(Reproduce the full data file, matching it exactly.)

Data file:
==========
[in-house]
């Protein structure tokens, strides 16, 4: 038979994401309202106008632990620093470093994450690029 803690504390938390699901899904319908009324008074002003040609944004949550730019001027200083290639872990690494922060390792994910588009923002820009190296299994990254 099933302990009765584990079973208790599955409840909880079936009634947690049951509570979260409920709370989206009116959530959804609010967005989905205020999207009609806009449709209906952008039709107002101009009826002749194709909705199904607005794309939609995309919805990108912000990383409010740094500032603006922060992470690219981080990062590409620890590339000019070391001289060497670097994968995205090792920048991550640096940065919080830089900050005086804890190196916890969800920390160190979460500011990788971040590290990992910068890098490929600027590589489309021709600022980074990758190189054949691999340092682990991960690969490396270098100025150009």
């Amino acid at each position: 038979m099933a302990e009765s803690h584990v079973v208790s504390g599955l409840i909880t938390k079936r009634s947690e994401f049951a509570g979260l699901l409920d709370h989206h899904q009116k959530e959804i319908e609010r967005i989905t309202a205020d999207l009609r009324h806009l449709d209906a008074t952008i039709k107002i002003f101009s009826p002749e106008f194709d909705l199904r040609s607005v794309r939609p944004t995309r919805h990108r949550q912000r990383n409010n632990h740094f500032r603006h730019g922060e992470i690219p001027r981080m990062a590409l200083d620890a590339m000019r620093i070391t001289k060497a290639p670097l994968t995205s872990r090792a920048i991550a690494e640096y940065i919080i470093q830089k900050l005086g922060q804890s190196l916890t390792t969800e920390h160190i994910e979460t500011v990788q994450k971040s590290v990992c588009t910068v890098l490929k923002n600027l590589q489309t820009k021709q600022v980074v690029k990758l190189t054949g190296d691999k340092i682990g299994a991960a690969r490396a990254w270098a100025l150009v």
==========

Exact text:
[in-house]
């Protein structure tokens, strides 16, 4: 038979994401309202106008632990620093470093994450690029 803690504390938390699901899904319908009324008074002003040609944004949550730019001027200083290639872990690494922060390792994910588009923002820009190296299994990254 099933302990009765584990079973208790599955409840909880079936009634947690049951509570979260409920709370989206009116959530959804609010967005989905205020999207009609806009449709209906952008039709107002101009009826002749194709909705199904607005794309939609995309919805990108912000990383409010740094500032603006922060992470690219981080990062590409620890590339000019070391001289060497670097994968995205090792920048991550640096940065919080830089900050005086804890190196916890969800920390160190979460500011990788971040590290990992910068890098490929600027590589489309021709600022980074990758190189054949691999340092682990991960690969490396270098100025150009």
């Amino acid at each position: 038979m099933a302990e009765s803690h584990v079973v208790s504390g599955l409840i909880t938390k079936r009634s947690e994401f049951a509570g979260l699901l409920d709370h989206h899904q009116k959530e959804i319908e609010r967005i989905t309202a205020d999207l009609r009324h806009l449709d209906a008074t952008i039709k107002i002003f101009s009826p002749e106008f194709d909705l199904r040609s607005v794309r939609p944004t995309r919805h990108r949550q912000r990383n409010n632990h740094f500032r603006h730019g922060e992470i690219p001027r981080m990062a590409l200083d620890a590339m000019r620093i070391t001289k060497a290639p670097l994968t995205s872990r090792a920048i991550a690494e640096y940065i919080i470093q830089k900050l005086g922060q804890s190196l916890t390792t969800e920390h160190i994910e979460t500011v990788q994450k971040s590290v990992c588009t910068v890098l490929k923002n600027l590589q489309t820009k021709q600022v980074v690029k990758l190189t054949g190296d691999k340092i682990g299994a991960a690969r490396a990254w270098a100025l150009v």